$ We have done a 4-color seperation on our painting. The Red color seperation shows that ours was free hand drawn. You can see the continuous red chalk color going from the eye to the nose down into the lips, etc. You can see the same style lines drawn in Harvard University professor Dr. Seymor Slives books on Rembrandt.

    $ The very techniques that Rembrandt used also are used on our painting, including materials, and even the scratching down to the paper to use the white paper underbase as highlights in the subject. He did this with the eyes of our drawing, as well as the glisten on the lip and the white on the tunic. These are verified by Boeing Scientific Lab Reports.

    $ The crazing on our painting has no distinct pattern. The crazing on the Metropolitan’s is Horizontal. This was done by “rolling the canvas”, which is a crude way of “aging a canvas”. On our painting, the face was applied dry, so there is no crazing, no swelling. The gown and background were applied wet (bistre wash) . Again, both paintings perimeter outlines match perfectly, but the inside crazing does not. When the copyist made the oil, he could not apply the face dry or match our crazing, he could only match the perimeter, eyes, lips, nose, etc. of the subject.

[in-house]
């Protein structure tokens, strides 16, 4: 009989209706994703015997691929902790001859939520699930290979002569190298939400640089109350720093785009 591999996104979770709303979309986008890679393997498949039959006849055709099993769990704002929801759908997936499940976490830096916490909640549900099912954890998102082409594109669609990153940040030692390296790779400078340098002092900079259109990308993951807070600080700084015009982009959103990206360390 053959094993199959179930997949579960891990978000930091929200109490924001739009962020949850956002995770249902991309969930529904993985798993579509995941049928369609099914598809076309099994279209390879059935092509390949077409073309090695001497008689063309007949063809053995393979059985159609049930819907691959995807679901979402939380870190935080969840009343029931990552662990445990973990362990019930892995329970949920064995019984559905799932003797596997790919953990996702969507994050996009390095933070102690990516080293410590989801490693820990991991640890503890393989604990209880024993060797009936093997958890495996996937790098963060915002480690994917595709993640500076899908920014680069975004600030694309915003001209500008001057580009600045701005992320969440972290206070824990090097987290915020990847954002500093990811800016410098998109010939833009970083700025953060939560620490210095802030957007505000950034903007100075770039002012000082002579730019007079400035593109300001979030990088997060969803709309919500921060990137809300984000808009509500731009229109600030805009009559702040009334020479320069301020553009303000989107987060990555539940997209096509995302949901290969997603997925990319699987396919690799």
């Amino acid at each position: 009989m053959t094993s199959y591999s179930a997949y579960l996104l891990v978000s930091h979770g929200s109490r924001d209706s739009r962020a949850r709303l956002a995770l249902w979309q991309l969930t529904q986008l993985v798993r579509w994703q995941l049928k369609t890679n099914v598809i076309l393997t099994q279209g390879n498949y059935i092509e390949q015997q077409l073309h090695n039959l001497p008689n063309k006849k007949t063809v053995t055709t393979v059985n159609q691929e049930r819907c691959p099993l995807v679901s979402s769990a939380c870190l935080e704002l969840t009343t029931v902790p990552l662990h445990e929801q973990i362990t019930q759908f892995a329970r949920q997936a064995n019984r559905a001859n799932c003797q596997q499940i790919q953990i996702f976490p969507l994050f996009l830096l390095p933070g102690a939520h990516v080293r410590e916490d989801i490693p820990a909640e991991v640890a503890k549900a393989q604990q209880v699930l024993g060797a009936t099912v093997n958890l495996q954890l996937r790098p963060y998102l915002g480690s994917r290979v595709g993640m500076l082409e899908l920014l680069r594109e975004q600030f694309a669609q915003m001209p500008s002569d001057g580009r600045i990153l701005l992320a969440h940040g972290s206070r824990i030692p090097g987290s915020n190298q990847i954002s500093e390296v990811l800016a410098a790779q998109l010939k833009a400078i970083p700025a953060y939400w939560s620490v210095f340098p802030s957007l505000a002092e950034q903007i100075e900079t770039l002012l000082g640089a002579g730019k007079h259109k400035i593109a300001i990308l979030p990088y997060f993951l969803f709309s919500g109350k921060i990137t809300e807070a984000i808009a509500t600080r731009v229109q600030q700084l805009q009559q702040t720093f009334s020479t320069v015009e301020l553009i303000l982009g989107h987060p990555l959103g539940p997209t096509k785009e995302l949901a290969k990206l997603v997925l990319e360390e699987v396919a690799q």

$ Why make an oil copy? Oil paintings were considered more valuable, more durable, and perhaps the copyist wanted to steal “without stealing the physical painting itself”. Also, it appears that the Duveen Brothers had connections to sell the copy as an original to someone, with the appearance of legitimacy. Bernard Benson was employed by Duveen as an “art expert”, who authenticated works that Duveen sold. A conflict of interest?

    There are under drawings on our painting, some small and large. Cherub, Lamb, & Man with a staff to mention a few. There also appears to be a sketch of an old king, similar to the one Rembrandt used many times in other works. There is also another signature and a date of 1633, which was seen with a Florascope test done at Pacific Luthern University in Seattle. The date was somewhere in the left shoulder area of the subject. It was quite common to sketch/draw on paper & then cover over it and do a final work, as paper was quite valuable and harder to come by in the 1600’s. These under drawings were brought out with x-ray negatives. Remember, these tests were done with 1970’s technology. What we could find & see with today’s technology could be astounding.